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What is Rheumatoid arthritis?

Rheumatoid arthritis (RA) is a chronic, systemic inflammatory disorder that may affect many tissues and organs, but principally attacks the joints producing an inflammatory synovitis that often progresses to destruction of the articular cartilage and ankylosis of the joints.

What causes Rheumatoid arthritis?
The exact reasons why you may develop RA aren't fully understood at present. There are a number of things that seem to be involved. Women are nearly three times more likely to get RA than men. Symptoms tend to improve during pregnancy, suggesting that hormones and the immune system may be involved. It's possible that RA is triggered by an infection or virus, but there isn't any evidence to prove this.

Having certain genes makes it more likely that you will get RA, and the disease runs in some families. Lifestyle factors may also increase your risk, for example, if you smoke or are obese.

How is Rheumatoid arthritis treated?
A-Non surgical treatment:
Self-help :There are things you can do to help ease the symptoms of RA:
Find a balance between exercise and rest. It's important to exercise to stop your joints from becoming weak and stiff but don't do too much. Swimming is excellent because it strengthens your muscles and joints without putting any strain on them. A physiotherapist can tailor a program to suit you.
Losing excess weight will reduce the pressure on your joints.
An occupational therapist can suggest ways of making everyday tasks easier and may be able to provide you with specialist equipment.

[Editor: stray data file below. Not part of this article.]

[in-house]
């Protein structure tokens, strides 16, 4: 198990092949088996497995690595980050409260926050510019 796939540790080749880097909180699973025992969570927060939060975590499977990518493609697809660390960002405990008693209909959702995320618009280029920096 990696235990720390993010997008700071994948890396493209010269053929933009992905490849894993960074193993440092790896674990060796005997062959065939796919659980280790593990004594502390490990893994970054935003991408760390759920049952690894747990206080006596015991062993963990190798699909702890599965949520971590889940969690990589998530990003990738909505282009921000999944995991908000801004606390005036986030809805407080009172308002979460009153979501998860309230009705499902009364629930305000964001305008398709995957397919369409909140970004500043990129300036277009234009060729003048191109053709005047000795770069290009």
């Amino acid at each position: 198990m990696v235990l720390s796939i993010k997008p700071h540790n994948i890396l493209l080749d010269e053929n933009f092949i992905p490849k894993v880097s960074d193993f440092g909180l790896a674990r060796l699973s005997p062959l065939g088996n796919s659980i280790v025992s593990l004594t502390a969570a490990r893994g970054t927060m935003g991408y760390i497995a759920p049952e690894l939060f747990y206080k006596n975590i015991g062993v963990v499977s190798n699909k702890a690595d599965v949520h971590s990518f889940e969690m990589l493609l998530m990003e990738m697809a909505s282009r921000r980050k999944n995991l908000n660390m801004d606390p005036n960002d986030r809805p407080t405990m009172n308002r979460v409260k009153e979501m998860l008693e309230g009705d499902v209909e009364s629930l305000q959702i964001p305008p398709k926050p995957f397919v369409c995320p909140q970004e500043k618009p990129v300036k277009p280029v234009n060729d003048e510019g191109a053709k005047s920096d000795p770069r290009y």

Eat a healthy, balanced diet and cut down on saturated fats.
Use a splint on the affected joint and rest it during a flare-up.

There is limited evidence that taking certain food supplements can help RA. These include:
Omega-3 fatty acids - found in oily fish such as mackerel, salmon and sardines, and some plant seed oils and nuts borage seed oil evening primrose oil

Medicines
No medicine can cure RA, but there are many that can help symptoms.
Painkillers such as paracetamol may help to relieve pain and stiffness.
Non-steroidal anti-inflammatory drugs (NSAIDs) reduce symptoms of inflammation, relieving pain and swelling.
Disease-modifying anti-rheumatic drugs (DMARDs) slow down the progression of RA and ease its symptoms. They can take several months to work so it's important to continue taking them. You may need to try one or more.
Biological medicines made from animal or human proteins block the progress of RA in your immune system. You may be eligible to try these if other medicines haven't helped your symptoms.

B-Surgical treatment:
As medical treatments have improved it's now less likely that you will need surgery to treat RA. However, if you have severely damaged joints and medicines haven't helped, your doctor may recommend one of the following operations to reduce pain and discomfort.

A hip or knee replacement.
Synovectomy to remove the lining of an inflamed joint.
Removal or repair of severely inflamed tendons.
Surgery to fuse a joint to make it more stable.

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